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1. Punic port

2. Tophet with child sacrifice

3. Antonine baths

4. Punic remains on Byrsa Hill

5. The museum

6. Building with columns

7. Theatre

8. Archaeological garden

9. Cathedral on Byrsa Hill


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Punic port

Carthage, Tunisia

Launching ramp for ships from the cental island. Ships landed here were often in for repairs.

Carthage, Tunisia

Model inside the small museum in the port.

Carthage, Tunisia

Representation of the port of Roman Carthage, 2nd century CE. It used the same structures as the Punic port had.

Trying to understand what Carthage was like, the Punic port may be the best place to visit. Carthage was by far a stronger sea power than Rome for centuries. From trade over the Mediterranean waves, created the wealth of Carthage.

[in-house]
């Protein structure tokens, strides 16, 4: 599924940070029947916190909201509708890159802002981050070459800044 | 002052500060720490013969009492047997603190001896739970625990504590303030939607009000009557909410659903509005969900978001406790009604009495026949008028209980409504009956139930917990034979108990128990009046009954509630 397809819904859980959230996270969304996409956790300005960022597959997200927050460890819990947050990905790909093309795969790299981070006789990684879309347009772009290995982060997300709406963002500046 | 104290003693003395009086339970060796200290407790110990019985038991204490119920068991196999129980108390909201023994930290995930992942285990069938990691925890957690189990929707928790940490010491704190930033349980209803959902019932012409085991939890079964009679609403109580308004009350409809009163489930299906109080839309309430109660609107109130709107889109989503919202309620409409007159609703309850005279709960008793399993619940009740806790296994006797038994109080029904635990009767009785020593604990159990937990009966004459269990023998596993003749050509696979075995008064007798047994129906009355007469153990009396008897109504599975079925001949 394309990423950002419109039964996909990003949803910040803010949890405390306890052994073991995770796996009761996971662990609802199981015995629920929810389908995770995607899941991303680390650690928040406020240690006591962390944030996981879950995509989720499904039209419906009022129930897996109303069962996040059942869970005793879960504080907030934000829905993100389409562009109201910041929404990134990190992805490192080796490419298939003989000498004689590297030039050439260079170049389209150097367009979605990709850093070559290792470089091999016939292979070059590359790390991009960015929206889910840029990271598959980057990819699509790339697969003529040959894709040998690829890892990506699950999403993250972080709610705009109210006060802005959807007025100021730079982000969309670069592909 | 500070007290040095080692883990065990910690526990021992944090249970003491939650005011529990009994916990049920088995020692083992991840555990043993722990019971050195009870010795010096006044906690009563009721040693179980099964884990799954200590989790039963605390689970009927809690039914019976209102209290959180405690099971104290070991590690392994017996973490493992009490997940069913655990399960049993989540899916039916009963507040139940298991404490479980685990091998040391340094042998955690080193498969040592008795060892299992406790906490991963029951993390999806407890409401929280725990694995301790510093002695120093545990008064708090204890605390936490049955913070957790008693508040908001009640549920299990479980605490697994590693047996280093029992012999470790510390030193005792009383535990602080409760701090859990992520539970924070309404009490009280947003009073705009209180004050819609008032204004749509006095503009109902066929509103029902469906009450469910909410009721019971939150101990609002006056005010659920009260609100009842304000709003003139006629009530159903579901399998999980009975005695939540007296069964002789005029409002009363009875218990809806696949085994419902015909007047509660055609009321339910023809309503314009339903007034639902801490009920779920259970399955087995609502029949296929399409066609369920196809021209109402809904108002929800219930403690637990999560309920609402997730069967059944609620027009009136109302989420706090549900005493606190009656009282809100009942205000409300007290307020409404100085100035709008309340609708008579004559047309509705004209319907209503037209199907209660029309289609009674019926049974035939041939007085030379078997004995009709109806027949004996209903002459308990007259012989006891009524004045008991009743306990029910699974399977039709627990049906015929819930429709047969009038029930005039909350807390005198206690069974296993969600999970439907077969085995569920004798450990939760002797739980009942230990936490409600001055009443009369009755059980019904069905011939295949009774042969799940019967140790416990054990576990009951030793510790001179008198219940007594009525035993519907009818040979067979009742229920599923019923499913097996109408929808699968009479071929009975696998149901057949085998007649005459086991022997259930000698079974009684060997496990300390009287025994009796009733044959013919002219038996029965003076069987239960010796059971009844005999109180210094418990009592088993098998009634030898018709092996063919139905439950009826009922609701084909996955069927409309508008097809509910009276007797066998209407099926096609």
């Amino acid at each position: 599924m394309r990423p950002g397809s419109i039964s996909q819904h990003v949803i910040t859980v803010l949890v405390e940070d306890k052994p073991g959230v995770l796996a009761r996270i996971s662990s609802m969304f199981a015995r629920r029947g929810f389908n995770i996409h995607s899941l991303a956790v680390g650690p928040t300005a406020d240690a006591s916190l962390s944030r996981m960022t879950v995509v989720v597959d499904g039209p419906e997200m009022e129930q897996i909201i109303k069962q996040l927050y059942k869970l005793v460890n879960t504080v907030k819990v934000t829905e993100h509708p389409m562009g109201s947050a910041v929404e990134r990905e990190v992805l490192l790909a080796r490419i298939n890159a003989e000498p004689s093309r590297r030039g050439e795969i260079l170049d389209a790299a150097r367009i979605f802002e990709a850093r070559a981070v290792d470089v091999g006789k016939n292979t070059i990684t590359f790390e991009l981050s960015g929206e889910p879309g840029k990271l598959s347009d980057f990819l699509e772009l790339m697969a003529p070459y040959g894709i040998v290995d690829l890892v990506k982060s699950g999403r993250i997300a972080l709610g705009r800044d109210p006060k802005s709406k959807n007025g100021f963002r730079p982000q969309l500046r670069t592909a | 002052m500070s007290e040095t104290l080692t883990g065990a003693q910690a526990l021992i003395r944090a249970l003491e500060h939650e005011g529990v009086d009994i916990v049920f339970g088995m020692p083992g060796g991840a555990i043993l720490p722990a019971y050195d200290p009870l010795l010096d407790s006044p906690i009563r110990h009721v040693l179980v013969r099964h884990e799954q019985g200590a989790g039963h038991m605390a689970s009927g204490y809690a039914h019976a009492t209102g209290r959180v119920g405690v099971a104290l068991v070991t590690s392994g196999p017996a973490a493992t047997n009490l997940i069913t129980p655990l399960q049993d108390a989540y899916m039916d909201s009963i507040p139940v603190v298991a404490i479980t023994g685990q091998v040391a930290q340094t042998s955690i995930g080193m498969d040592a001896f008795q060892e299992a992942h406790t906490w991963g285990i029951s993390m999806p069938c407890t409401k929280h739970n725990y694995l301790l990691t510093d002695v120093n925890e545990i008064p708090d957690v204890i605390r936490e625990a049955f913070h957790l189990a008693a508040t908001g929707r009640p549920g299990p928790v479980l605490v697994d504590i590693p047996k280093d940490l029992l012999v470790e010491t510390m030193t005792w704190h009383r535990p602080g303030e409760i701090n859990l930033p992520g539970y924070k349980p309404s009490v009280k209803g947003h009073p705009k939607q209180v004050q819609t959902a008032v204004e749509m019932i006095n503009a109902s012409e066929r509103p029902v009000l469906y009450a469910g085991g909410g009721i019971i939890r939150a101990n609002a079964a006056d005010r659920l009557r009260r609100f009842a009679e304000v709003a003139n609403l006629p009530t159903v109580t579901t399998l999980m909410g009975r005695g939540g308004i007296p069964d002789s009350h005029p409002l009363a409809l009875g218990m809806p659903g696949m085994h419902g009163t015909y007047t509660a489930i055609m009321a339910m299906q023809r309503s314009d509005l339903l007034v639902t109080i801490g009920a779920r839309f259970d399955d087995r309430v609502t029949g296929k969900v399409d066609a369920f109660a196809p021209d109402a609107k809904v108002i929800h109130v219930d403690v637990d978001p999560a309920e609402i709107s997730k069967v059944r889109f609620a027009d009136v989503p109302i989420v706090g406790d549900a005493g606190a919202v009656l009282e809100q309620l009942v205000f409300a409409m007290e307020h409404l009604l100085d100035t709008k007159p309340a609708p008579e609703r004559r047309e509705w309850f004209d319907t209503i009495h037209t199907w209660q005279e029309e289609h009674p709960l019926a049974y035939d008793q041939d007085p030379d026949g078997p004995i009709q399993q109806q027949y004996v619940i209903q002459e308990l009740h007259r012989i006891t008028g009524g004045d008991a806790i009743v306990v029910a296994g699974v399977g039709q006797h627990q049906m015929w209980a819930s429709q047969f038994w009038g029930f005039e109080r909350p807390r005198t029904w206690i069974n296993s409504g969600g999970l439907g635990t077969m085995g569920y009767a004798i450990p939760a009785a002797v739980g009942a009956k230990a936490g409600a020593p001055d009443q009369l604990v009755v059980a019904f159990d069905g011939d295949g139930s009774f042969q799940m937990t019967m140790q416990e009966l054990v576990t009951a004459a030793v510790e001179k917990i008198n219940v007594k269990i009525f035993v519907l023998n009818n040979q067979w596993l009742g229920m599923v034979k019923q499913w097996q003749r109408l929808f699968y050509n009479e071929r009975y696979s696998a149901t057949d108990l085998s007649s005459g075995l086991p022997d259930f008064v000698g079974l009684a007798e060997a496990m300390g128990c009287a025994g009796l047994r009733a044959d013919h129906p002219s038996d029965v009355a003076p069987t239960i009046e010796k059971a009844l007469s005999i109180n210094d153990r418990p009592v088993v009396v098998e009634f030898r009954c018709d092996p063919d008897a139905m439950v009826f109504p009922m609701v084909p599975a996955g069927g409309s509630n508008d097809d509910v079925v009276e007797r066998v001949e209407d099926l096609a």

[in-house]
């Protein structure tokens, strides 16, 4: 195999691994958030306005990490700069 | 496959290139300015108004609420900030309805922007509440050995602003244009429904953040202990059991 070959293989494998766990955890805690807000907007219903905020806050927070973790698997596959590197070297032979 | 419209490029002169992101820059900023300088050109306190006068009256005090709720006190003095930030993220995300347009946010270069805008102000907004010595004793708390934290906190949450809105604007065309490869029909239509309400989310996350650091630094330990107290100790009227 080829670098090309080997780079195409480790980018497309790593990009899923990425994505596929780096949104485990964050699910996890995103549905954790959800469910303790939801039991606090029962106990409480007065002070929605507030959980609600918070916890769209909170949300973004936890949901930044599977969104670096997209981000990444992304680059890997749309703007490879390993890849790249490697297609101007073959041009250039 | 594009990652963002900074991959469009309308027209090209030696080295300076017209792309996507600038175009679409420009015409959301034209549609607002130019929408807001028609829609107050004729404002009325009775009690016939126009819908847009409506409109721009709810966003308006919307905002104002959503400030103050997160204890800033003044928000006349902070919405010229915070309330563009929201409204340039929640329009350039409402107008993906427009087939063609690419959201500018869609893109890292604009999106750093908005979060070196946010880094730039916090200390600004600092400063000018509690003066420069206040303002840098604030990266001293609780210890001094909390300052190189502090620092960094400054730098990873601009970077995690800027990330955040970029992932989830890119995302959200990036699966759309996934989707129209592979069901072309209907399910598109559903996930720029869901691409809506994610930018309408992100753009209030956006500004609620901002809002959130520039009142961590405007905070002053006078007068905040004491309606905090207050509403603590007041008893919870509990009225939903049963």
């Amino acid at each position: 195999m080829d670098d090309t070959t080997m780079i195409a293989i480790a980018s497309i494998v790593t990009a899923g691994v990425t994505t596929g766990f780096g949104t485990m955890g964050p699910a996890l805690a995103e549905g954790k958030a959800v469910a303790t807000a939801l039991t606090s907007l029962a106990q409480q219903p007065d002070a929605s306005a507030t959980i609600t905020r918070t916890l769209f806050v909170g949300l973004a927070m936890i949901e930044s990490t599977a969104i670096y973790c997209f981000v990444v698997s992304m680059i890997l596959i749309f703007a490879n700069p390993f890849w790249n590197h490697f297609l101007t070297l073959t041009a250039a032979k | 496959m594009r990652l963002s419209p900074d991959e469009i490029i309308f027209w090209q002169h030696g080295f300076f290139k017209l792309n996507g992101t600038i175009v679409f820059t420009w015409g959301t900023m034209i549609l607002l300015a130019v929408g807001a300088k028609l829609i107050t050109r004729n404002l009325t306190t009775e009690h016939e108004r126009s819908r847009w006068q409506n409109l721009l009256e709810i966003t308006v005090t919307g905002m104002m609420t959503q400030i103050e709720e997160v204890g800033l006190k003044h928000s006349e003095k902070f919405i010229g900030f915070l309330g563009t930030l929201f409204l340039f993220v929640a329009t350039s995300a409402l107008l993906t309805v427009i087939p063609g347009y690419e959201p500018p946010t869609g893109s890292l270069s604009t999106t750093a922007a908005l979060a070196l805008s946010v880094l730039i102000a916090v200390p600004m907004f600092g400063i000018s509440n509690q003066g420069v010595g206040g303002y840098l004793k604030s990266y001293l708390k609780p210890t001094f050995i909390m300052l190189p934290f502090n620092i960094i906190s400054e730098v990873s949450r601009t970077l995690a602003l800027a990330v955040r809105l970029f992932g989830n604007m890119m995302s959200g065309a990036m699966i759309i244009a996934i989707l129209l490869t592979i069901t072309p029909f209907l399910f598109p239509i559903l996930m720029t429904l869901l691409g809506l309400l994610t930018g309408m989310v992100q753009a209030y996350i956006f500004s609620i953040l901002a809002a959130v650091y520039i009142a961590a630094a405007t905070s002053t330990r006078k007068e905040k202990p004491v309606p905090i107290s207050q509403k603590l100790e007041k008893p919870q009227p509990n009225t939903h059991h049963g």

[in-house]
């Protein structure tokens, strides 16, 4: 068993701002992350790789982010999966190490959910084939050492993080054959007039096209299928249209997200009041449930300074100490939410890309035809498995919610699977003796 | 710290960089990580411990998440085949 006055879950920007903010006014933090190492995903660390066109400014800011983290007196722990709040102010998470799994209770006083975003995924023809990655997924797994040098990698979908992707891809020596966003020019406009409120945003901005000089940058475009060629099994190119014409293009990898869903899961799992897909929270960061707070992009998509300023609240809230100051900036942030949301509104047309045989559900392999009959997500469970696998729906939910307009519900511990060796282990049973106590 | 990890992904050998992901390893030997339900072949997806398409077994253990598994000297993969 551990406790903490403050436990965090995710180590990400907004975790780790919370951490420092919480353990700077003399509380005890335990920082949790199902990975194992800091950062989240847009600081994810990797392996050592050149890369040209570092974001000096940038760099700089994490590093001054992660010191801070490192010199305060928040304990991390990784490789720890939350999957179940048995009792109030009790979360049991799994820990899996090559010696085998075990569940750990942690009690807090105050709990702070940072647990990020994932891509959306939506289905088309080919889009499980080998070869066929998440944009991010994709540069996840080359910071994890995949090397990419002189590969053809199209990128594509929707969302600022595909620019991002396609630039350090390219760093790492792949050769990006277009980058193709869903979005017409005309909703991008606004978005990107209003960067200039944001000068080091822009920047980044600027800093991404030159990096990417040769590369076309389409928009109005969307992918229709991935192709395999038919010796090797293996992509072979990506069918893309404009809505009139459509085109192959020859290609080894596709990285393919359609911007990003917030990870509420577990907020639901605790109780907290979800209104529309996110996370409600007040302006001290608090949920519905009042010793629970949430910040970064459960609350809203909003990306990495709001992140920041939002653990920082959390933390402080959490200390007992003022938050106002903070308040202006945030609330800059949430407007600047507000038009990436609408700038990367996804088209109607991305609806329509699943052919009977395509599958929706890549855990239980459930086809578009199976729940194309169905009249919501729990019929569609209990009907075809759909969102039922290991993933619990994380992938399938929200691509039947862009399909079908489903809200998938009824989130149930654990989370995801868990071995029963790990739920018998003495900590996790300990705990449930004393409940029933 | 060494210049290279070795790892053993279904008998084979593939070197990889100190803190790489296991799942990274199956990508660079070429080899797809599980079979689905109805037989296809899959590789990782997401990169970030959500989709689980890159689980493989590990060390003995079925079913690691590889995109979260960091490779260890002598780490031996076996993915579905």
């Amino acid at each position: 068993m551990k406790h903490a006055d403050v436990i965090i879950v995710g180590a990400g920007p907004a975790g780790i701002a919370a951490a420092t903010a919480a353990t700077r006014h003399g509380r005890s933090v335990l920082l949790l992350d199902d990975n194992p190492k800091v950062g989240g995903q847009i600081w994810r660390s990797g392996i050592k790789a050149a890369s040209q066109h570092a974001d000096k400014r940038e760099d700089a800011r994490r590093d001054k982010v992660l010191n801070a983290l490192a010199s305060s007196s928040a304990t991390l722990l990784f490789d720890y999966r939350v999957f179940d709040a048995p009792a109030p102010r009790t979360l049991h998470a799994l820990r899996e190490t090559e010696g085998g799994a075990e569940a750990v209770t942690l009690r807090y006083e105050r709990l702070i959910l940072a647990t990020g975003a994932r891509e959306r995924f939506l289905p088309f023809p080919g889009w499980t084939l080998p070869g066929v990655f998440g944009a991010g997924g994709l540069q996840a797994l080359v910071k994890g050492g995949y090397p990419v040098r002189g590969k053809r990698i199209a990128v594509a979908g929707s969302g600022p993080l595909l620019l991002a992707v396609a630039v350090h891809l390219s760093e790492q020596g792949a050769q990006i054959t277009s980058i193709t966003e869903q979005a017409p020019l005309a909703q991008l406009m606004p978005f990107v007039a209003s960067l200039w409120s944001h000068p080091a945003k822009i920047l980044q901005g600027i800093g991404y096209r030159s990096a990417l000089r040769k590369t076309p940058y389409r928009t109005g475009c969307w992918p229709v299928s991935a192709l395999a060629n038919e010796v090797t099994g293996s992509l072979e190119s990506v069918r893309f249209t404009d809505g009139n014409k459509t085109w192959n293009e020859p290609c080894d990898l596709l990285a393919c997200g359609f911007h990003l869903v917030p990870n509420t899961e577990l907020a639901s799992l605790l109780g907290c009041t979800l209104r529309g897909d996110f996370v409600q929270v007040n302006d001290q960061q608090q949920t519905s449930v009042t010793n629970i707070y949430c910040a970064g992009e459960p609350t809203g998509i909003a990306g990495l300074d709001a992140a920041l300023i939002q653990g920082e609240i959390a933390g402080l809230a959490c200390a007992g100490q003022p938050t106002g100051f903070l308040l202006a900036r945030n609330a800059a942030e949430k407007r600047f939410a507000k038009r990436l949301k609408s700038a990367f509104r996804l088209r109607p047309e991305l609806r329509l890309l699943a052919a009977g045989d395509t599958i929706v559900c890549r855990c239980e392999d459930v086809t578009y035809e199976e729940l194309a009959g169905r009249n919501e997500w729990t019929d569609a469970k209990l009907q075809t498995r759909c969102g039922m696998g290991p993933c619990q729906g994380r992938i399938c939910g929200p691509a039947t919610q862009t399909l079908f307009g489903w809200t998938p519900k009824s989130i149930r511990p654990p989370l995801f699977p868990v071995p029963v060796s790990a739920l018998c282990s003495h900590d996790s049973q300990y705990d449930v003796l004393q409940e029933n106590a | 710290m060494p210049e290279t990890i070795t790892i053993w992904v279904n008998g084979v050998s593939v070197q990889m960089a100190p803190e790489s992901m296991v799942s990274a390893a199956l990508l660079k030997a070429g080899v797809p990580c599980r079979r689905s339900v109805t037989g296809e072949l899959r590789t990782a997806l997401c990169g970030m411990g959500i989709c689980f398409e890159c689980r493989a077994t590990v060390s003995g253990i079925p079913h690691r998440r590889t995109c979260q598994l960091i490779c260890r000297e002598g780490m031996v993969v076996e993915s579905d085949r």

But the remains you see now, are of the Roman port structure. Especially, the circular island, is often used as an illustration of Carthage's greatness before the Romans destroyed it all.
The Punic port is very much moulded by man, and is a 100 meter wide canal shaped like a perfect circle. The inner part, 130 metres in diametre was both the quay, and the dock where repairs were done. Even if this structure appears small, it was big enough for up to 220 slim ships at one time.
Little remains, except a couple of anonymous stones lying randomly on the ground, as well as a couple of places where there are clear traces of the docks. These give clear indications of the size of the ships, as well has how they were docked.
2 Next to the port, there is a small museum with a model showing you how archeologists belive that the port was in Punic times.
Carthage, Tunisia

Fishing on the western side of the central island of the Punic Port. The opening to the ocean is most likely a modern invention.

Carthage, Tunisia

You can just about make out the whole port arrangement looking at it from Byrsa Hill. The cirular island in front, while the rectangular basin furhter on.

By Tore Kjeilen